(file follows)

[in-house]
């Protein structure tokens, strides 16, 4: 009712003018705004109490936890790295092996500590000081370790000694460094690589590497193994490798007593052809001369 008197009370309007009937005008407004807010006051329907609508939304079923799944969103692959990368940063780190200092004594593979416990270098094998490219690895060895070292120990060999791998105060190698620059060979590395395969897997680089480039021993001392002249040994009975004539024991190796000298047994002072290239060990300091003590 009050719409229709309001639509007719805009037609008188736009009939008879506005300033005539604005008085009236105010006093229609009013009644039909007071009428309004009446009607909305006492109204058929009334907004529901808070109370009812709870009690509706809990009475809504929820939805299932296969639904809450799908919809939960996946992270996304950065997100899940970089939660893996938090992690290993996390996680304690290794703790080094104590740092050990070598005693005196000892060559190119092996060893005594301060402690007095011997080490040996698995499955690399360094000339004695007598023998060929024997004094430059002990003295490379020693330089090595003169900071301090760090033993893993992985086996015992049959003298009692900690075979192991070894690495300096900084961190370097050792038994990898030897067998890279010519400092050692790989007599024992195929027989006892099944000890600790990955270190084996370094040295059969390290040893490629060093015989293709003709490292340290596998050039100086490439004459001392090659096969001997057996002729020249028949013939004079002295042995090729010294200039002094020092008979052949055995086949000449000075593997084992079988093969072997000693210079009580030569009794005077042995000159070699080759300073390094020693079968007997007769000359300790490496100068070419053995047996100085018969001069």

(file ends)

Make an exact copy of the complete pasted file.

[in-house]
């Protein structure tokens, strides 16, 4: 009712003018705004109490936890790295092996500590000081370790000694460094690589590497193994490798007593052809001369 008197009370309007009937005008407004807010006051329907609508939304079923799944969103692959990368940063780190200092004594593979416990270098094998490219690895060895070292120990060999791998105060190698620059060979590395395969897997680089480039021993001392002249040994009975004539024991190796000298047994002072290239060990300091003590 009050719409229709309001639509007719805009037609008188736009009939008879506005300033005539604005008085009236105010006093229609009013009644039909007071009428309004009446009607909305006492109204058929009334907004529901808070109370009812709870009690509706809990009475809504929820939805299932296969639904809450799908919809939960996946992270996304950065997100899940970089939660893996938090992690290993996390996680304690290794703790080094104590740092050990070598005693005196000892060559190119092996060893005594301060402690007095011997080490040996698995499955690399360094000339004695007598023998060929024997004094430059002990003295490379020693330089090595003169900071301090760090033993893993992985086996015992049959003298009692900690075979192991070894690495300096900084961190370097050792038994990898030897067998890279010519400092050692790989007599024992195929027989006892099944000890600790990955270190084996370094040295059969390290040893490629060093015989293709003709490292340290596998050039100086490439004459001392090659096969001997057996002729020249028949013939004079002295042995090729010294200039002094020092008979052949055995086949000449000075593997084992079988093969072997000693210079009580030569009794005077042995000159070699080759300073390094020693079968007997007769000359300790490496100068070419053995047996100085018969001069």